Talia Little beam pose

Talia Little Overcomes Hearing Loss to Compete for Boise State

The day a gymnast commits to a college is one of the best moments in her club career. All the hard work and dedication has paid off in the form of at least a spot on a college team, if not an athletic scholarship. Such was the case for Talia Little, who committed to Boise State in November 2018. 

The coaches at Boise State reached out to Little, who was struggling to find the right college fit. She wanted a place that would make her happy, and she made a positive connection with Boise State.  

“I felt a lot of relief because I wanted to go somewhere that was a lot different than home, and Boise definitely has that,” Little said. She added that she loves the mountains, the people in Boise as a whole, and the moral compasses the members of the team have. 

Weeks later, Little was unsure of her future in the sport. Seemingly overnight, she started feeling off. She would go on to be diagnosed with sudden sensory hearing loss, something she’ll live with for the rest of her life. To this day, she doesn’t know what caused it. 

“I went into the gym one day, and it just felt like my ear was kind of clogged. We went to bars first, and by the end of the bars practice I couldn’t even stand up without feeling the room spinning. I just heard this really loud hissing in my ear,” Little said. Later that day, she got it checked out and was faced with the diagnosis. 

On top of that, her level 10 season was about to start. Some of her biggest struggles getting back to the gym were balance and feeling dizzy. 

“There were a good two weeks where I didn’t do anything in the gym other than conditioning because I just felt unsteady on all the equipment,” Little said. “I just committed to a college, and I’m not even sure if I’m gonna be able to compete at the first meet,” she thought to herself. “But I had coaches at the time who were very motivating with getting me back on the equipment and helping me navigate through all of that.”

Getting back to high-level gymnastics was a learning process. Little also experienced ringing in her ear, and she had to train herself to tune it out. Today, she only notices the ringing if she focuses hard on it. 

“I had to try just to focus on the surroundings and focus strictly on what I’m doing. I tried really hard on beam to pay attention to staying in a straight line even if I feel like I’m not in a straight line, even if I felt like I was swinging side to side. Lots of repetitions on the floor, lots of basics on bars,” Little said. She also had muscle memory on her side.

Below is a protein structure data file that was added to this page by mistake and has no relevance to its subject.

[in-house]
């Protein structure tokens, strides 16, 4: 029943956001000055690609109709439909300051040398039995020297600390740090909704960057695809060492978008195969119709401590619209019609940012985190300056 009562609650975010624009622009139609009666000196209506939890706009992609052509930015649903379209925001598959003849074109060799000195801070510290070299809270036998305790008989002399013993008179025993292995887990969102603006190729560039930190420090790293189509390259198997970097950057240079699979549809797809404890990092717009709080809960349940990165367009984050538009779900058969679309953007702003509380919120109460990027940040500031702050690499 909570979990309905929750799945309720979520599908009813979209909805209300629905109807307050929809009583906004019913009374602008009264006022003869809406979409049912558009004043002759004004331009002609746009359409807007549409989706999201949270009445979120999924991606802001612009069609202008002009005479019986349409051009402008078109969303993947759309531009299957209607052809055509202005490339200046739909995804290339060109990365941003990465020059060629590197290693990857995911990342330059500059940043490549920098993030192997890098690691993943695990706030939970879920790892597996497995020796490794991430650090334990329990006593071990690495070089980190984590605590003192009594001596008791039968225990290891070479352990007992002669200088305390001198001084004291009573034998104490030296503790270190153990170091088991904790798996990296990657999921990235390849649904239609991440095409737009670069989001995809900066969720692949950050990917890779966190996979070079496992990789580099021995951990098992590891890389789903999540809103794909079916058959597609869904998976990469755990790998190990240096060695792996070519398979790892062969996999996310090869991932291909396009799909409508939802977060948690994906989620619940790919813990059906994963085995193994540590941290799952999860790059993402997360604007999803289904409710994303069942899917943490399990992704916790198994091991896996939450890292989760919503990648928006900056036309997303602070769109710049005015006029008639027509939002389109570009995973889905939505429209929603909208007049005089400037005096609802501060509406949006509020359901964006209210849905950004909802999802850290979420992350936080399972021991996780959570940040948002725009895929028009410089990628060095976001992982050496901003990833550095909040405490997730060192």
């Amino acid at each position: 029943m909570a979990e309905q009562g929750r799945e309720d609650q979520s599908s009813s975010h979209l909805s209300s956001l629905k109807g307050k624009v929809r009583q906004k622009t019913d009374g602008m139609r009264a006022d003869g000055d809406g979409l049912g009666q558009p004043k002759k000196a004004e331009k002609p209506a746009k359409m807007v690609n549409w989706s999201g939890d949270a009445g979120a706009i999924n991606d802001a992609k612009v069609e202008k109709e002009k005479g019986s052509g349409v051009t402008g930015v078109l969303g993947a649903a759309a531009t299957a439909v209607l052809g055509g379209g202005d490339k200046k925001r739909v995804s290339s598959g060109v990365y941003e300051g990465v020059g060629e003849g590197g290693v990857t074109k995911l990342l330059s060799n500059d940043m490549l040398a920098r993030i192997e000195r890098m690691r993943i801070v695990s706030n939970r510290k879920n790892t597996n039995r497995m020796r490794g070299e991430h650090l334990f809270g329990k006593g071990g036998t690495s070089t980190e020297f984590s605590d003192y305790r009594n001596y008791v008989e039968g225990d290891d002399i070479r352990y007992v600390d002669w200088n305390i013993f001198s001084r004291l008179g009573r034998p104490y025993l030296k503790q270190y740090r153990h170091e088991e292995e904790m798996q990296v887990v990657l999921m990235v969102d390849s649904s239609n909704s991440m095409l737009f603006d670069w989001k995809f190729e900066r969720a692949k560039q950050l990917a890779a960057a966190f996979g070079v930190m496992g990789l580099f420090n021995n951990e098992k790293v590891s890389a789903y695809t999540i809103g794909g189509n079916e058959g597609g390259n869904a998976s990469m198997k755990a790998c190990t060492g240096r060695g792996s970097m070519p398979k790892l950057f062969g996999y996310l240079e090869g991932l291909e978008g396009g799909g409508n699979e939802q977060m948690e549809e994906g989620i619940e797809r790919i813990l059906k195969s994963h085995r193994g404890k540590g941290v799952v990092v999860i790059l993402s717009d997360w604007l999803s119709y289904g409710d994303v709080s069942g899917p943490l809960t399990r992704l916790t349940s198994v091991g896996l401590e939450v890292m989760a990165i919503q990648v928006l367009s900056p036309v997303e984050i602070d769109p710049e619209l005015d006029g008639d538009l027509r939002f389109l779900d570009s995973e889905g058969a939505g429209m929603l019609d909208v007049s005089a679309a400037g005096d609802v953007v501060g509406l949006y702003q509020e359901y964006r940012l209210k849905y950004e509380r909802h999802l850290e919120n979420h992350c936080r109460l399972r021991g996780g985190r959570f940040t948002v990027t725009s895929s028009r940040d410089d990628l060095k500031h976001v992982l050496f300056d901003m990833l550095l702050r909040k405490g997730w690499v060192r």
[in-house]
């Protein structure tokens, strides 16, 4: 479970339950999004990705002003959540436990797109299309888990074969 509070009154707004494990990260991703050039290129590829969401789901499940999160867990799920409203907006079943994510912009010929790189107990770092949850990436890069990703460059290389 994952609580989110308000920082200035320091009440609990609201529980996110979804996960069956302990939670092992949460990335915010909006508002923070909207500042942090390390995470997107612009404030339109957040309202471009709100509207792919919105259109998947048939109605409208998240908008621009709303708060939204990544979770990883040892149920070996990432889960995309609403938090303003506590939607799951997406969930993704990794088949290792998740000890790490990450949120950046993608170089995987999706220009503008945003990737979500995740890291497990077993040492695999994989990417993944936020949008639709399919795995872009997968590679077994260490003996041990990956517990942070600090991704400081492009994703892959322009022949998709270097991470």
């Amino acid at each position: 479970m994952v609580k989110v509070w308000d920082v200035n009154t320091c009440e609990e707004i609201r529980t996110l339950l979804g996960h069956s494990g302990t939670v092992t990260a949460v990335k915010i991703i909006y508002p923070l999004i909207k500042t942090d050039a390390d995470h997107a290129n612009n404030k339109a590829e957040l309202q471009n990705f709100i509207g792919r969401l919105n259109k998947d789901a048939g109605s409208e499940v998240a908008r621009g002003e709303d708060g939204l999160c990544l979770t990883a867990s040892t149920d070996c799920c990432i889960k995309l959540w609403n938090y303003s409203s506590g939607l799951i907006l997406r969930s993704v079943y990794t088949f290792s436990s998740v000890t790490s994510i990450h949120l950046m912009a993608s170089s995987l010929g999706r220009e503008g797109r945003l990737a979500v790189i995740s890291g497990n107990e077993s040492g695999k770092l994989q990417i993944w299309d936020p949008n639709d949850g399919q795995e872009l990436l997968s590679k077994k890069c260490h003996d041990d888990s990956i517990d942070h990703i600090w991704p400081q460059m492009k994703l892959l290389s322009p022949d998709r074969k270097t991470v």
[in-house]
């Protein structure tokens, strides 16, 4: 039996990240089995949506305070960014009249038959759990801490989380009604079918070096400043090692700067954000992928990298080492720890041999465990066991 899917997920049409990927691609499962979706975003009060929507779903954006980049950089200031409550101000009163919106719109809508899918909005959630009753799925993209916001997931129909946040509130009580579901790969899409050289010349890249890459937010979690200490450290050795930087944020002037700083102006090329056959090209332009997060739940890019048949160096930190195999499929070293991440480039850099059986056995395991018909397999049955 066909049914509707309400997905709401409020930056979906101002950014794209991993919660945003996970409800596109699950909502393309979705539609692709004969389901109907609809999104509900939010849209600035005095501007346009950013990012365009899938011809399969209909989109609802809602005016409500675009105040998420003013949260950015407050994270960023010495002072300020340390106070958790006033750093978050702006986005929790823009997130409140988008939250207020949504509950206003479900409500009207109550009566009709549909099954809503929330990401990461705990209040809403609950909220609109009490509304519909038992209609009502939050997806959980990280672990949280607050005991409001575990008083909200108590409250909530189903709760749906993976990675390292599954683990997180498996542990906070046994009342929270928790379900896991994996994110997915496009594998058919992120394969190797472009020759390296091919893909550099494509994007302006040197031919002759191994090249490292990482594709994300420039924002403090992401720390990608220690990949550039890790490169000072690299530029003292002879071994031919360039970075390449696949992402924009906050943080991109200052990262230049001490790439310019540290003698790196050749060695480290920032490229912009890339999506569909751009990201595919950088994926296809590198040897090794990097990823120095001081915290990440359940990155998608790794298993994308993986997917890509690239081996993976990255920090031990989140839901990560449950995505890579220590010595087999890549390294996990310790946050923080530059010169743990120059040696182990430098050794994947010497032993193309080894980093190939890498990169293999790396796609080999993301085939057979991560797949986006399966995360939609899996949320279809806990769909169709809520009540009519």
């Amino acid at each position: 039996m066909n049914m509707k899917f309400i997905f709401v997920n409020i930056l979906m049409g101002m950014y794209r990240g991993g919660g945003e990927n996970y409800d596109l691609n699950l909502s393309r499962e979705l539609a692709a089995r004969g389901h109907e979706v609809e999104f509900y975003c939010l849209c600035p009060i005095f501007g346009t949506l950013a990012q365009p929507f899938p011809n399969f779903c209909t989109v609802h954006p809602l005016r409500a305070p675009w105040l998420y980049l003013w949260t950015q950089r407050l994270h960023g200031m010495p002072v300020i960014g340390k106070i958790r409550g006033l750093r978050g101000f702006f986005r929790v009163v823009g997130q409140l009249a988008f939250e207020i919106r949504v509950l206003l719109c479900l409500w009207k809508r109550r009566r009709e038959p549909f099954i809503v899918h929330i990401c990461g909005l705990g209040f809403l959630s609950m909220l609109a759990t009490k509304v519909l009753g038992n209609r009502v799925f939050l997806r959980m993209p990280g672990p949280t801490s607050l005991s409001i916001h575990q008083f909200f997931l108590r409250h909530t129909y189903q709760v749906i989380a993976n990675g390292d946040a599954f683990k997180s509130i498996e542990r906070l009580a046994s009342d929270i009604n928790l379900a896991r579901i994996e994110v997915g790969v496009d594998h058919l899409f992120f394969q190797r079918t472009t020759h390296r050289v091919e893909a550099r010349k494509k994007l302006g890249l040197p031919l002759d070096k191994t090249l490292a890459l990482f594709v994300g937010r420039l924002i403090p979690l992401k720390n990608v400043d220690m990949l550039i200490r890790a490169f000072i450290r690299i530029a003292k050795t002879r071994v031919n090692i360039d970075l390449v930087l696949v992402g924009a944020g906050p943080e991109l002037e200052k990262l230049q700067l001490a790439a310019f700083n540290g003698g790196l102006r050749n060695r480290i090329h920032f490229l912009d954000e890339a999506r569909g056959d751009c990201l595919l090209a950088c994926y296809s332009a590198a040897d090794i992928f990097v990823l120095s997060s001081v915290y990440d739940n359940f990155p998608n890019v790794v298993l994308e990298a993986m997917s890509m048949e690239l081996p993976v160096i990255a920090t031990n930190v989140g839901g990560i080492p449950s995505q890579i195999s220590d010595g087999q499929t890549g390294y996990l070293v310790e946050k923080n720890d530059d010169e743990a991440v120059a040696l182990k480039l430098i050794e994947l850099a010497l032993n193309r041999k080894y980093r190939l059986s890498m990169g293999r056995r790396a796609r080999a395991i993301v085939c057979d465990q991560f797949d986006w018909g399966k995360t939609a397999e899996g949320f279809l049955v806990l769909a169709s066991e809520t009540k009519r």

“You do so many skills over and over and over again that even if something feels slightly off, you gotta trust your body that you’re gonna be able to do it just like you did before,” Little added. 

Little ended up competing in the upcoming level 10 season. “It ended up being my best,” she recalled. 

That’s a testament to her work ethic. 

“She was always determined to be super competitive and worked really hard to perfect all of her skills,” Little’s club coach, Sarah Lippincott, said.  “She just never gave up.” 

From the outside, you’d never know what she’s been through. 

“At the end of freshman year I told [the Boise State coaches], and they were in shock because they didn’t even know about that,” Little said. “They would’ve never known unless I had told them.”

Now a junior at Boise State, Little hasn’t slowed down. She’s established herself as a steady competitor on both bars and beam for the Broncos, recording an NQS of 9.830 on bars and a 9.815 on beam last season. Through these times, she’s grown a lot as a person. 

“It teaches you dedication, and it teaches you to find passion and things even when it gets hard. I am definitely a type of person who looks for goals and I like to accomplish those,” Little said. “What I’ve figured out throughout all of J.O. and all of college is that I like to accomplish those goals with other people. I do a lot of stuff because I’m doing it with someone else. I like to share the journey with someone.”

As a college gymnast, she gets to do just that. She has a whole team by her side ready to support her, both in gymnastics and life. And she’s there to do the same for others as well.

READ THIS NEXT: A Decade of Excellence for Boise State on Bars

Article by Tara Graeve

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